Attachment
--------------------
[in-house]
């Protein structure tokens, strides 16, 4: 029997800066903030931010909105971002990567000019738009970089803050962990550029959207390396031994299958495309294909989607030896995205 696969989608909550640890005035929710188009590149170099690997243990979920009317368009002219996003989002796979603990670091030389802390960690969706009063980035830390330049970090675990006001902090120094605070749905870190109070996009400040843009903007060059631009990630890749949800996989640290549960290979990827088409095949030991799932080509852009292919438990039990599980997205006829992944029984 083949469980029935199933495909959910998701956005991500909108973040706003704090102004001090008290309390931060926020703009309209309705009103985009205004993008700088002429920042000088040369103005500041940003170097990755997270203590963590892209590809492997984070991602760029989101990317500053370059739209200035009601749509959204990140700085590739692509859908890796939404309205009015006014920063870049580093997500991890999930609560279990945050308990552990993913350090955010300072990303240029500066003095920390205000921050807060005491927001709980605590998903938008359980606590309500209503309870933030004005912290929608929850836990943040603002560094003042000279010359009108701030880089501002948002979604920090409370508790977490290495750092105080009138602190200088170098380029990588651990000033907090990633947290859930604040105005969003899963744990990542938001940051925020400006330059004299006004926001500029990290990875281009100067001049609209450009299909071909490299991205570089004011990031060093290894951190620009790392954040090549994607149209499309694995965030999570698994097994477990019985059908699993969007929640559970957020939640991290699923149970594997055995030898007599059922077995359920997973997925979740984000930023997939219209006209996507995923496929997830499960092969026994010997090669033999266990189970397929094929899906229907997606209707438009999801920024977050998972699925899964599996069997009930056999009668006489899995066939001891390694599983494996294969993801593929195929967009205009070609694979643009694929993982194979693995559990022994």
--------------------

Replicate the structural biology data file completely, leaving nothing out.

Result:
[in-house]
């Protein structure tokens, strides 16, 4: 029997800066903030931010909105971002990567000019738009970089803050962990550029959207390396031994299958495309294909989607030896995205 696969989608909550640890005035929710188009590149170099690997243990979920009317368009002219996003989002796979603990670091030389802390960690969706009063980035830390330049970090675990006001902090120094605070749905870190109070996009400040843009903007060059631009990630890749949800996989640290549960290979990827088409095949030991799932080509852009292919438990039990599980997205006829992944029984 083949469980029935199933495909959910998701956005991500909108973040706003704090102004001090008290309390931060926020703009309209309705009103985009205004993008700088002429920042000088040369103005500041940003170097990755997270203590963590892209590809492997984070991602760029989101990317500053370059739209200035009601749509959204990140700085590739692509859908890796939404309205009015006014920063870049580093997500991890999930609560279990945050308990552990993913350090955010300072990303240029500066003095920390205000921050807060005491927001709980605590998903938008359980606590309500209503309870933030004005912290929608929850836990943040603002560094003042000279010359009108701030880089501002948002979604920090409370508790977490290495750092105080009138602190200088170098380029990588651990000033907090990633947290859930604040105005969003899963744990990542938001940051925020400006330059004299006004926001500029990290990875281009100067001049609209450009299909071909490299991205570089004011990031060093290894951190620009790392954040090549994607149209499309694995965030999570698994097994477990019985059908699993969007929640559970957020939640991290699923149970594997055995030898007599059922077995359920997973997925979740984000930023997939219209006209996507995923496929997830499960092969026994010997090669033999266990189970397929094929899906229907997606209707438009999801920024977050998972699925899964599996069997009930056999009668006489899995066939001891390694599983494996294969993801593929195929967009205009070609694979643009694929993982194979693995559990022994």